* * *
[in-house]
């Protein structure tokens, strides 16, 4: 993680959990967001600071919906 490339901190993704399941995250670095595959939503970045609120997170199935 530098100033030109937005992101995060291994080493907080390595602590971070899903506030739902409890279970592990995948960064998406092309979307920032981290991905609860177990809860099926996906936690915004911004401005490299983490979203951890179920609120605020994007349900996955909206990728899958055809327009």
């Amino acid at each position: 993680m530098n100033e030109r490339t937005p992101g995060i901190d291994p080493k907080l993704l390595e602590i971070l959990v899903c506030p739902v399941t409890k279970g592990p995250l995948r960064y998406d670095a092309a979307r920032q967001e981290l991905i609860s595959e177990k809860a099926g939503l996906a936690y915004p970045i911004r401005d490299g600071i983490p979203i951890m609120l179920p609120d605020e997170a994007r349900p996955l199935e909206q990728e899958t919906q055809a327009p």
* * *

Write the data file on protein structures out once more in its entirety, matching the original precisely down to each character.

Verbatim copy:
[in-house]
């Protein structure tokens, strides 16, 4: 993680959990967001600071919906 490339901190993704399941995250670095595959939503970045609120997170199935 530098100033030109937005992101995060291994080493907080390595602590971070899903506030739902409890279970592990995948960064998406092309979307920032981290991905609860177990809860099926996906936690915004911004401005490299983490979203951890179920609120605020994007349900996955909206990728899958055809327009």
């Amino acid at each position: 993680m530098n100033e030109r490339t937005p992101g995060i901190d291994p080493k907080l993704l390595e602590i971070l959990v899903c506030p739902v399941t409890k279970g592990p995250l995948r960064y998406d670095a092309a979307r920032q967001e981290l991905i609860s595959e177990k809860a099926g939503l996906a936690y915004p970045i911004r401005d490299g600071i983490p979203i951890m609120l179920p609120d605020e997170a994007r349900p996955l199935e909206q990728e899958t919906q055809a327009p």